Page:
Expressions in the visual language of paintings, sculptures and photographs of the aesthetic value of idyllic topics in a group show, curated by Aarti Singh of Polka Gallery, Delhi, previewed on April 27, 2023, at the Grand Hyatt, Bambolim. Well-placed contemporary artists of India featured in the show titled ‘Rhapsody in Red’.
G Subramanium, with a career spanning over 60 years, is known for his unique mixed-media works in collage, blending and layering paper cutouts with acrylic and ink washes in brilliant hues, creating striking artworks. The playful collage of Radha and Krishna, will bring a lifetime of pleasure to art connoisseurs, and considering the talent of the artist, accrue in value as time passes.
Suchit Sahini’s stories are driven by dominant elements of geometrical patterns. His cityscapes reveal a riot of forms and colours. A red car and high-rise buildings capture the striking divide between industrial and traditional views, challenging the dichotomies of yesteryears.
Bhaskar Rao is inspired by childhood memories and Indian mythology that illustrate the sacred balance and role of ‘trees’ in the ecosystem. They have a significant role in our cultural landscape, and remain a constant motif in his oeuvre. Trees, in a new context of colour and textures, extend reverence for the beauty present within them.
Nayanaa Kanodia has established a niche in a genre unseen and unheard of in contemporary context. An economist-turned-painter brings strong individualism which makes the viewer feel they’re seeing an exuberant snapshot of life, bursting with energy and absurdity, to be interpreted by viewers in disparate ways, each equally plausible, logical and thought-provoking.
Nupur Kundu trained in Kathak, and effortlessly combines her passion for art and dance. Her works take you into an unknown labyrinth of explorations of the human psyche. Vibrant well-balanced colours, using small instruments rather than spatula and rollers, she imbues the work with the intricacy of the rhythm of dance, thus making the paintings livelier.
Ganpati Hegde weaves natural elements in his affinity for flora with a playful juxtaposition of elements in an energetic palette. Metaphorically speaking, the fleshy and sensual figures pulsating with desire, are symbolic of various Indian deities, and are surrounded by flora in uninhibited strokes, lending joyfulness.
Madhuri Bhaduri’s abstraction goes deeper than a mere juxtaposition of colours. It’s about understanding the complexities of emotional experiences in a dialogue of brush and paint, vividly sensual, resounding with her spirit of spontaneity, joy and fulfilment.
Brinda Miller is known for her strong amalgamation of realism and abstraction of architectural elements in various mediums. In her painting in vivid hues of red, one needs to study the minute elements incorporated into the composition.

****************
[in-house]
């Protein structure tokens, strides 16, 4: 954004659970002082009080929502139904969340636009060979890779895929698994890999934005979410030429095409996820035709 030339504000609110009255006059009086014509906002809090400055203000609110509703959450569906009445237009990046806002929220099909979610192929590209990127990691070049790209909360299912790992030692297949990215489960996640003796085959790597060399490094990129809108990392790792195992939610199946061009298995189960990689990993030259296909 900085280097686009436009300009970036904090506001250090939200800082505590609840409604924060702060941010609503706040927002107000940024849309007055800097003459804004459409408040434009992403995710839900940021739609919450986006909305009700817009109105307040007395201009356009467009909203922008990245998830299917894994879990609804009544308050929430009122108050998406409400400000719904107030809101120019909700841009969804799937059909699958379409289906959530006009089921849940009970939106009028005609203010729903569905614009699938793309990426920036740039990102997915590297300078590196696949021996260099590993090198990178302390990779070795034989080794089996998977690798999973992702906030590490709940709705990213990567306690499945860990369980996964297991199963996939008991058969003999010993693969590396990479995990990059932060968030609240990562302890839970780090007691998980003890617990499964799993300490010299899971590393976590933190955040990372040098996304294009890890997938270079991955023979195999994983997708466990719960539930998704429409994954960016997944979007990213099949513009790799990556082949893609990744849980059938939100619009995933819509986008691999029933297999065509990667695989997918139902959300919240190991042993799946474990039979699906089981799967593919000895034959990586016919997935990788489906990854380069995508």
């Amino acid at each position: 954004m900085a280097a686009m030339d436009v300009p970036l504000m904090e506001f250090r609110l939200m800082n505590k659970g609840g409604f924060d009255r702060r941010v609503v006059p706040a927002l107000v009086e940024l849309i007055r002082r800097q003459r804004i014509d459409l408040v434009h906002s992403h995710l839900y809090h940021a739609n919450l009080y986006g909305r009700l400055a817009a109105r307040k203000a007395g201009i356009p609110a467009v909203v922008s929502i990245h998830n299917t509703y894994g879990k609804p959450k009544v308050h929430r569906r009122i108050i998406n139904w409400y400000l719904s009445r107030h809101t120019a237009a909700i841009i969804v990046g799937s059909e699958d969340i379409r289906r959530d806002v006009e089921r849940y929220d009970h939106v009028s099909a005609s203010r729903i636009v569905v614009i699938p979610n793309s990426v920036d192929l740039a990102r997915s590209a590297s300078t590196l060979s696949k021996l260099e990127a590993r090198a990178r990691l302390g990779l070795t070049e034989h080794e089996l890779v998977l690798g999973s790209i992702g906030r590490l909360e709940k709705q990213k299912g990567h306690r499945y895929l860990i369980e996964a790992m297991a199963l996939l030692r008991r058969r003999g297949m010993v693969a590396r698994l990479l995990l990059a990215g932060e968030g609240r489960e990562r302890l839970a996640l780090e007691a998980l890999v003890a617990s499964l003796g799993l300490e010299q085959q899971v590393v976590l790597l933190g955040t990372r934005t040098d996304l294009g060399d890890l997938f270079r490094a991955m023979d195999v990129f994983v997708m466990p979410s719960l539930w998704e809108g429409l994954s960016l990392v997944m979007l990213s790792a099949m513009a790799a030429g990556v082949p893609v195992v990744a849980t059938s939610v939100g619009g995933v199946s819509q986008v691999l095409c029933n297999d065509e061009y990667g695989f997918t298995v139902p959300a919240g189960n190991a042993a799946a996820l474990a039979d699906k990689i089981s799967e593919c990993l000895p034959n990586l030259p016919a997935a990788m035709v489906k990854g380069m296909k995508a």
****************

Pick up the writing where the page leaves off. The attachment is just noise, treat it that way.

Pradeep Naik’s monochromatic semi-abstract portraiture blends Hindu and Christian cultures. His painting is inspired by Kaavi art, an ancient decorative art-form indigenous to Goa, found in churches, Hindu temples and homes.
Shripad Gurav, provides insight about the Portuguese rule when local families adopted Western attire and customs. The colourful palette, tender glazes, luminous surfaces, form crisp sounds to the expressions, in his semi-abstract portraiture, of scenarios in Goa.
Kamar Alam, breathes life into his work experimenting with mediums, faultless, balanced play of light and shade. His vision and focus permeate inter-relationships and dialogues overlapped with neutral elements and geometrical connotations, emphasizing spiritual inspirations, simplistic in thought and form, bringing forth emotions in his painting of a ‘boat/tree’.
Shiv Kumar Soni, inspired by childhood memories, captures the spirit of that special stage of life, beauty, wonder and innocence; then, loss of childhood. Energizing colours, fluid brush strokes flood his paintings of clowns.
Nitish Bhattacharjee is always visually balanced, his pictorial plane 'organized' by striking a bright flat colour panel, exhilarating brush work rendered with abandon on large expanses of paper and canvas are confident of his innermost conflicts and resolution, suggesting a burgeoning energy in his unique painterly lexicon, depicted in abstraction.
Anu Malhotra, a self-taught artist, writer, filmmaker, photographer, has created a distinct style by pouring paint onto the canvas, tilting it to blend colours. Her series of totem poles, made with papier-mâché, beads, wood and enamel paint, full of vibrant colours, impart a sense of joy and harmony in modern aesthetics.
You can read about more artists in the second part of this article.
'Rhapsody in Red', an exhibition of contemporary art, is on view at the Polka Art Gallery, the Grand Hyatt, Bambolim till May 11, 2023